$67.92bn is a lot of money. Theoretically, it should be somewhere, but no one knows exactly where. An investigation by Bloomberg drew a blank, although the financial news site was able to speak to the chairman of a bank that did business with Tether.
Jean Chalopin, of Bahamas-based Deltec Bank & Trust, defended Tether, saying: “There’s no agenda or plot. They are not Enron or Madoff. When there’s a problem, they fix it honorably.”
Chalopin, who first found fame as one of the creators of the 1980s cartoon Inspector Gadget, said the money behind USDT was real when his bank started doing business with the stablecoin in 2018, adding: “Frankly, the biggest thing was at the time, ‘The money doesn’t exist’. We knew the money exists! It was sitting here.”
However, Chalopin said that around $15bn of the Tether reserves was with Deltec at that time, adding: “I cannot speak about what I cannot know. I can only control what’s with us.”
Bloomberg also found that Tether had invested in several Chinese companies. The news service said: “If [Tether CFO Giancarlo] Devasini is taking enough risk to earn even a 1% return on Tether’s entire reserves, that would give him and his partners a $690m annual profit. But if those loans fail, even a small percentage of them, one Tether would become worth less than $1. Any investors holding Tethers would then have an incentive to redeem them; if others did it first, the money could dry up. The bank run would be on.”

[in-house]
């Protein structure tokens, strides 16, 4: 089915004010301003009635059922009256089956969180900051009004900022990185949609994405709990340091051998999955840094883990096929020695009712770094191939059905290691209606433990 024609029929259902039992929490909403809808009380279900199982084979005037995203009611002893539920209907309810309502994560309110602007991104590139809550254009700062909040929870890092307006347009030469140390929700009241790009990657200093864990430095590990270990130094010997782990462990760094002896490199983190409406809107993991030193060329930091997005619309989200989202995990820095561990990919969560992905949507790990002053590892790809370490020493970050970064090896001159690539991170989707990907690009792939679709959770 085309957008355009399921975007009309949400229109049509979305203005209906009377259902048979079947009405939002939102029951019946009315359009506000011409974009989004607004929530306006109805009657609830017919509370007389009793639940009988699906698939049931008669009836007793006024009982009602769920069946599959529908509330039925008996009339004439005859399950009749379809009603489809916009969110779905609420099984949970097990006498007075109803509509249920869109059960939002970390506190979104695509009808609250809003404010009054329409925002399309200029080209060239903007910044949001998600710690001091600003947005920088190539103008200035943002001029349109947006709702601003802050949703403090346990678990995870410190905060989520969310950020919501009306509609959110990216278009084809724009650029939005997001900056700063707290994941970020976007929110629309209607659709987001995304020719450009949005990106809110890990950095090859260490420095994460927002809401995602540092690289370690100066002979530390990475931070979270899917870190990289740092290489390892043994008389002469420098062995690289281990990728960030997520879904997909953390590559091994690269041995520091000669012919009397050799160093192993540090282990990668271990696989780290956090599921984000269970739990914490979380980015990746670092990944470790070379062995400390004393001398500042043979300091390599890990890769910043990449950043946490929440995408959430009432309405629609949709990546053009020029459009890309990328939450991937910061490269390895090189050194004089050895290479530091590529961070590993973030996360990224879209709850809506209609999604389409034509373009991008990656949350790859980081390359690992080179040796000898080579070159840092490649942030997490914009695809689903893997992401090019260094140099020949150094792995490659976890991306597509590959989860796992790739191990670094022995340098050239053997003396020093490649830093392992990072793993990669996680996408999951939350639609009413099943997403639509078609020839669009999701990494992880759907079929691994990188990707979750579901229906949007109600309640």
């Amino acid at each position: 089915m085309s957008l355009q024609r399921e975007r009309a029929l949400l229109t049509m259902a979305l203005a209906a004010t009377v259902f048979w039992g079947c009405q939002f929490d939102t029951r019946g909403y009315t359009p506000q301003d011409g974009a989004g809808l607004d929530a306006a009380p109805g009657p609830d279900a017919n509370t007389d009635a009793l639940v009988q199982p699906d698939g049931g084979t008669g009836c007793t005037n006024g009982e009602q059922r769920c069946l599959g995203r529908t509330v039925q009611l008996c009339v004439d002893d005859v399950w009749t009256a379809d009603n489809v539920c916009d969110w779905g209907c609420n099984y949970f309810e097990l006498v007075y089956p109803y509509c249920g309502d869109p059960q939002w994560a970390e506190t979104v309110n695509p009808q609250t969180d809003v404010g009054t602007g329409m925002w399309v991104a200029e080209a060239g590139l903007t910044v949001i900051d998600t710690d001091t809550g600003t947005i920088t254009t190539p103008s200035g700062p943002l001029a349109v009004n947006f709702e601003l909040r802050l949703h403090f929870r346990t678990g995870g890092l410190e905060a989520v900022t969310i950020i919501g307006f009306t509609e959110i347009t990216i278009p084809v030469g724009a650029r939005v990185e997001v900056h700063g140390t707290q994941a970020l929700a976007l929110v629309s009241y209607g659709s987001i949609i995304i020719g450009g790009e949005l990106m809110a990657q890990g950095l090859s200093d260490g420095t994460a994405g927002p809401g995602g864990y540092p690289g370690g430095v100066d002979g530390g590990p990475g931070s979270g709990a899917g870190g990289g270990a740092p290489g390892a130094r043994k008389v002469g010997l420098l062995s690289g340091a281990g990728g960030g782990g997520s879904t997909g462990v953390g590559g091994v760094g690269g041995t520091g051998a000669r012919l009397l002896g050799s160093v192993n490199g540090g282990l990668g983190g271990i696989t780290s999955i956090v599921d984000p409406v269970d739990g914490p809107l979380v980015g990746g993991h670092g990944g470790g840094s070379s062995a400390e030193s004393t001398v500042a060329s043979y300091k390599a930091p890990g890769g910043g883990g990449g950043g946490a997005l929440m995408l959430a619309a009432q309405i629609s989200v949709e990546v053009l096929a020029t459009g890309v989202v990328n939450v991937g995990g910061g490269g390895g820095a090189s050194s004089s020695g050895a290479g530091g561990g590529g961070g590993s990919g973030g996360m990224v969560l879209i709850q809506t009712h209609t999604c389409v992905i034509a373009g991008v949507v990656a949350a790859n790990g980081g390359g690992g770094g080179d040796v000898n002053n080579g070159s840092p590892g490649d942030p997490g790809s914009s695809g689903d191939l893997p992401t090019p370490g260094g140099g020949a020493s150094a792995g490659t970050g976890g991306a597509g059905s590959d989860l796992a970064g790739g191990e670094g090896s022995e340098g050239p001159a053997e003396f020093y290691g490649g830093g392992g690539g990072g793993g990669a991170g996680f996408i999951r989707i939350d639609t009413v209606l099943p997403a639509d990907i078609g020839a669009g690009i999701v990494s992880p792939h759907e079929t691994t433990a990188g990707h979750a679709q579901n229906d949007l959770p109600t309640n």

Outside of discussion around the peg, it’s common that during periods of volatility people discuss (and critique Tether’s reserves).
Tether has released multiple assurance opinions which show the makeup of Tether’s reserves. The vast majority of USDT reserves are cash and common cash equivalents.
In Tether’s latest assurance opinion, Tether announced that over 55% of total USDT reserves are now US Treasuries and that commercial paper now makes up less than 29% of USDT’s backing.
While both commercial paper and treasury reserves are commonly held cash equivalents, US treasuries now make up a much larger percentage of Tether’s reserves.
However, Tether is committed to further reducing commercial paper as part of its reserves and increasing its holding of US Treasuries. This will be reflected in future assurance opinions in the coming months.
These announcements are part of Tether’s ongoing commitment to transparency and stability. Tether’s reserves are strong, conservative, and liquid. This is further demonstrated by Tether’s ability to honor $10 billion in redemption requests within days.
USDT has been the market leader in the rapidly growing stablecoin sector since its very inception. Tether has navigated multiple black swan events (including the Coronavirus crisis) and many cryptocurrency market drawdown over 50%. During these events, USDT has always maintained its peg and Tether has always processed every redemption request for its verified customers.
While markets may continue to be volatile, USDT will not be.
The Tether team, in the rare case of some kind of emergency (for example, an obvious theft of tokens), can block the stablecoins they created tokens at any wallet address on the blockchain. And the owner of the wallet will not be able to use them.
It should be added, the Tether company, available in different currencies. Tether supports US dollar (USD), euro (EUR), Mexican Peso (MXN), British Pound Sterling (GBP) and offshore Chinese yuan (CNH). Represented by ₮, Tether tokens are denoted as USD₮, EUR₮, MXN₮, GBP₮, CNH₮.
This article is written and courtesy of independent Financial Expert, Cryptography Educator and talented writer Linda Clore.